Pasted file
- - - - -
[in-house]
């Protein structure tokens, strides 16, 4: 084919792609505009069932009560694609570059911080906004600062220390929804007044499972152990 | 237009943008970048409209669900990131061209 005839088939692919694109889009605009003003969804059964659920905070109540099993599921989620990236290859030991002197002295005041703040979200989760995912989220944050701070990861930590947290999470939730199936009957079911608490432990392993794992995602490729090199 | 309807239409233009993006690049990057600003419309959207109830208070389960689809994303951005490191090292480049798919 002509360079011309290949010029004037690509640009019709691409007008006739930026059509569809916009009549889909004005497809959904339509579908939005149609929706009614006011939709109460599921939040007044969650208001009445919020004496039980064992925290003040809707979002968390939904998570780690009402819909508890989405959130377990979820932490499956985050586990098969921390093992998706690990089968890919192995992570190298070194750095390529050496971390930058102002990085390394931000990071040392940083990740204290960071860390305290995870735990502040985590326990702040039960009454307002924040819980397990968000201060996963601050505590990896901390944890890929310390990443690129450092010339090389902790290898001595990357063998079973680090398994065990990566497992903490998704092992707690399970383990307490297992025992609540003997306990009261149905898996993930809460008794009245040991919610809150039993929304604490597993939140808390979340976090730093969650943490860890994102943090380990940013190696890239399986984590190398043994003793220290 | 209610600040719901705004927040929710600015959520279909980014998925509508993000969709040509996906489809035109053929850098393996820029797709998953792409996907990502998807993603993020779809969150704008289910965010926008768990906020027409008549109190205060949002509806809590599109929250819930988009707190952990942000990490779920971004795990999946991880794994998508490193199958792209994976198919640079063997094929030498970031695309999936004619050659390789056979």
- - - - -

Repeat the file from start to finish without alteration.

[in-house]
């Protein structure tokens, strides 16, 4: 084919792609505009069932009560694609570059911080906004600062220390929804007044499972152990 | 237009943008970048409209669900990131061209 005839088939692919694109889009605009003003969804059964659920905070109540099993599921989620990236290859030991002197002295005041703040979200989760995912989220944050701070990861930590947290999470939730199936009957079911608490432990392993794992995602490729090199 | 309807239409233009993006690049990057600003419309959207109830208070389960689809994303951005490191090292480049798919 002509360079011309290949010029004037690509640009019709691409007008006739930026059509569809916009009549889909004005497809959904339509579908939005149609929706009614006011939709109460599921939040007044969650208001009445919020004496039980064992925290003040809707979002968390939904998570780690009402819909508890989405959130377990979820932490499956985050586990098969921390093992998706690990089968890919192995992570190298070194750095390529050496971390930058102002990085390394931000990071040392940083990740204290960071860390305290995870735990502040985590326990702040039960009454307002924040819980397990968000201060996963601050505590990896901390944890890929310390990443690129450092010339090389902790290898001595990357063998079973680090398994065990990566497992903490998704092992707690399970383990307490297992025992609540003997306990009261149905898996993930809460008794009245040991919610809150039993929304604490597993939140808390979340976090730093969650943490860890994102943090380990940013190696890239399986984590190398043994003793220290 | 209610600040719901705004927040929710600015959520279909980014998925509508993000969709040509996906489809035109053929850098393996820029797709998953792409996907990502998807993603993020779809969150704008289910965010926008768990906020027409008549109190205060949002509806809590599109929250819930988009707190952990942000990490779920971004795990999946991880794994998508490193199958792209994976198919640079063997094929030498970031695309999936004619050659390789056979």